Xavier Avery looked to be on the original Opening Day roster. He was the last player re-assigned to the minor leagues prior to the beginning of the season. If Kim had accepted the demotion, Avery could be seeing some time in Baltimore. The former top prospect offers speed (9-for-10 stolen bases), an ability to get on base a little bit (.333 career minors OBP), and MLB experience. But the corner outfield positions are in a logjam right now.

Adding to that in the future could be Mike Yastrzemski, who is loving life early on in Virginia. Through 13 games, he is hitting .333 with two home runs and seven RBI as a Tide. He profiles as a fourth outfielder-type anyway, so he could work as a bench player. But a September call-up seems more likely than a mid-summer promotion. Since Rickard cannot be sent down this season and, for the moment, Kim is hitting (and has refused a demotion in the past) it seems as though Yaz will need to wait until the end of season to make his MLB debut.

Then there is the gaggle of veteran names you have heard a million times already: Henry Urrutia, Dariel Alvarez, L.J. Hoes and Michael Almanzar. Alvarez has been the best of the bunch as he is slashing .274/.301/.360 with just one home run. Those numbers don't exactly bust down the major league door. But the other three have been downright bad. Urrutia was demoted to double-A Bowie recently. Hoes is hitting .213 and Almanzar is not much better at .217.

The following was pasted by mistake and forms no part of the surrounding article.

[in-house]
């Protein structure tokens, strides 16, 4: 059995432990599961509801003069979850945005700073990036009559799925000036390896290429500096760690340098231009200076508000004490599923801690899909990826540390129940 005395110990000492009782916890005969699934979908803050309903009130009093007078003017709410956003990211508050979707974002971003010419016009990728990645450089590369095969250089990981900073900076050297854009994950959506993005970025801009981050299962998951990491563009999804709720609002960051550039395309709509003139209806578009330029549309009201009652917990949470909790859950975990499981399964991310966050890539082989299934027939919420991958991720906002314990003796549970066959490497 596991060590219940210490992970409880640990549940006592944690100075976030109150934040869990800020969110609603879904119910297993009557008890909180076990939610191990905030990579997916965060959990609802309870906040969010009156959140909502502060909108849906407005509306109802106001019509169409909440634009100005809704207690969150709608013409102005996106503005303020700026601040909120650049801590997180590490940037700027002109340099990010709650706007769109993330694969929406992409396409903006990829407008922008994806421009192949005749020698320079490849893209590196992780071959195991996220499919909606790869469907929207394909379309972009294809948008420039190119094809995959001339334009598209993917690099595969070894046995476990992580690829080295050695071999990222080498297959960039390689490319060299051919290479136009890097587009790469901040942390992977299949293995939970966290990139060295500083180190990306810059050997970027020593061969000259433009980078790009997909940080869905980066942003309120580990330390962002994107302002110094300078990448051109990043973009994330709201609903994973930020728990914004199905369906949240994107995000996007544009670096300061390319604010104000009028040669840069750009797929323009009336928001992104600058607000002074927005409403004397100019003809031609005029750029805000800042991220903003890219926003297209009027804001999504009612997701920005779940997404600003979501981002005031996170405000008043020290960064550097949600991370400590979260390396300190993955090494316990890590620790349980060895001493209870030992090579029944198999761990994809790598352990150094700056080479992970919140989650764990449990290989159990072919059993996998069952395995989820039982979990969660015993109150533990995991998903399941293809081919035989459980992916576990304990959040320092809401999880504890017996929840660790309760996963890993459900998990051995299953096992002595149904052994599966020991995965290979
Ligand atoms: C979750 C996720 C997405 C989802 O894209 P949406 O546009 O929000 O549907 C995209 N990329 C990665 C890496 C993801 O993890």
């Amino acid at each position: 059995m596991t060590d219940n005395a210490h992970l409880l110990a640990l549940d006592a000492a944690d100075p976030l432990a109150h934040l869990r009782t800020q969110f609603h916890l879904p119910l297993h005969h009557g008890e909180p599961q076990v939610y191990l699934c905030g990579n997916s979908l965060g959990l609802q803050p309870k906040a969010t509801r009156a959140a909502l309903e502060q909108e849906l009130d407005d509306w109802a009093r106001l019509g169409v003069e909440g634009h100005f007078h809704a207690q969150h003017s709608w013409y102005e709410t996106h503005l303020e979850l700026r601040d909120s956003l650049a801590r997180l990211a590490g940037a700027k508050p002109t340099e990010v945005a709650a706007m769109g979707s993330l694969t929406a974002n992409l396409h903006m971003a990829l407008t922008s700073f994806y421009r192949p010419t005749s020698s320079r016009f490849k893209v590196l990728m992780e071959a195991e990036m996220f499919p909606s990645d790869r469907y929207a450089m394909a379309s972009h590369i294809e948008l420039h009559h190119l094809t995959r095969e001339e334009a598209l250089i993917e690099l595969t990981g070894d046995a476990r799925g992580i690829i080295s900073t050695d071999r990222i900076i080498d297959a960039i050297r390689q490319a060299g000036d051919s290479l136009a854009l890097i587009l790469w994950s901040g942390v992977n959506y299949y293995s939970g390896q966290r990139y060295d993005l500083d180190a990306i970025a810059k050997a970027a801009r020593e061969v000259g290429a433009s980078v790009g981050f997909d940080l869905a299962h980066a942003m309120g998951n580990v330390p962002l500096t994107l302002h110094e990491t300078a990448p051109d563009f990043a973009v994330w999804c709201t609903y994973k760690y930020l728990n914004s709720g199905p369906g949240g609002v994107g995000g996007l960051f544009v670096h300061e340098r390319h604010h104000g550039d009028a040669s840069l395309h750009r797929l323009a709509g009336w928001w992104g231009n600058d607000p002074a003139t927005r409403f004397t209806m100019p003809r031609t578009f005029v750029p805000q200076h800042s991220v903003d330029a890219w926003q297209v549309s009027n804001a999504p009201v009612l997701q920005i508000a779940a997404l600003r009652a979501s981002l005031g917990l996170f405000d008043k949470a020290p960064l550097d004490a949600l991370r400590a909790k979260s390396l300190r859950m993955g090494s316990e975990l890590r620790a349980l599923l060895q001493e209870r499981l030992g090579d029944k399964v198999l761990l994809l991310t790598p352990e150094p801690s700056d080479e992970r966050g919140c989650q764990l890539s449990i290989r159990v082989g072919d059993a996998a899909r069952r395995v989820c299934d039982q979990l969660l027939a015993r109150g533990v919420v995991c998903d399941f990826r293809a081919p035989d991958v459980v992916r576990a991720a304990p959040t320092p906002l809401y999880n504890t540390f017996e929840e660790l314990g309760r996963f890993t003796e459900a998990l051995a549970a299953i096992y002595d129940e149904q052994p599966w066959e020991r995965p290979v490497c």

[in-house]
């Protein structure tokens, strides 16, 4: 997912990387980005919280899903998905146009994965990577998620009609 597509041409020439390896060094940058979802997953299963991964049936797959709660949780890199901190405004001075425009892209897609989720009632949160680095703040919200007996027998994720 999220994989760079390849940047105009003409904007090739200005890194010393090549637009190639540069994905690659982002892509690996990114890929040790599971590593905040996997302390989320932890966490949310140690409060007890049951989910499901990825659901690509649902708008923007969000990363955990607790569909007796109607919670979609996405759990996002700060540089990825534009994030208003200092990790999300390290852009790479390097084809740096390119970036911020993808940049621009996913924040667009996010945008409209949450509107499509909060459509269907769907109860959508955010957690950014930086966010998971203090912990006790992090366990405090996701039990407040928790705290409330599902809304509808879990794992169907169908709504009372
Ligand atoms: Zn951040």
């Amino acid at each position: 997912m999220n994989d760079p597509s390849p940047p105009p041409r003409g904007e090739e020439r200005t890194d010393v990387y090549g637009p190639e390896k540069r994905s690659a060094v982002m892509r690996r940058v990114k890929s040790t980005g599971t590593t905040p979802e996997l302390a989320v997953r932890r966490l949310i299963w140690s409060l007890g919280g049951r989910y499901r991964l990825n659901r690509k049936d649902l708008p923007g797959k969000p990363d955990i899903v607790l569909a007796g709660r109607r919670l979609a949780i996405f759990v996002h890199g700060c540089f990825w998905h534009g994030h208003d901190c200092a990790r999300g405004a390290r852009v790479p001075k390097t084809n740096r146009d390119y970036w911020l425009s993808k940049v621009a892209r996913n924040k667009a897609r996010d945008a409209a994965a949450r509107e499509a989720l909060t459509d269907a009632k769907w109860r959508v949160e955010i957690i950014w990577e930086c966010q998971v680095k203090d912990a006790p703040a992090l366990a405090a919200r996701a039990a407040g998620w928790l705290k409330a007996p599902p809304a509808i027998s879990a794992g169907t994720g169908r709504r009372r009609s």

And, of course, the "prospects". These are guys like Trey Mancini, Chance Sisco and Christian Walker. Sisco is doing well enough with the Baysox, slashing .306/.404/.373. He is still just 21 years old. Mancini was killing it with Bowie (.302/.413/.698, seven home runs) but has had some slight growing pains in Norfolk (.252/.331/.433, four home runs). And Walker has continued his nosedive in performance that has followed him each of the past three seasons. In 2016, his batting average is down to .235 and he has an OBP of just .295. Of those three, Mancini is the closest to being ready, but he doesn't fit on the roster apart from a DH.

Going forward

No major league bench is going to be perfect. But the current iteration of the Orioles reserves is a confusing one to have. Typically, you want those guys to have some specific tool that makes them useful. Rickard can hit lefties pretty well (.286 BA), but not necessarily better than Reimold or Kim. Alvarez has power, but hasn't showed it. Janish is a fine fielder, but not more reliable than Ryan Flaherty or Manny Machado. We know Joseph can do a job behind the plate, but his bat is so bad right now that it makes him tough to play.

Who knows what the answer is to the Baltimore bench quandry? Certainly not me. But it is a problem. Good teams don't have their reserves filled with players that are a drain on the rest of the roster. Teams must have substitutes to fill in for the starters in situations where they struggle. Showalter can't rely on the same nine or 10 guys for 162 games. If somehow they manage to get to the playoffs, they may not go far. The Maryland summers are hot and muggy and awful, really. Tired legs will lead to poor play.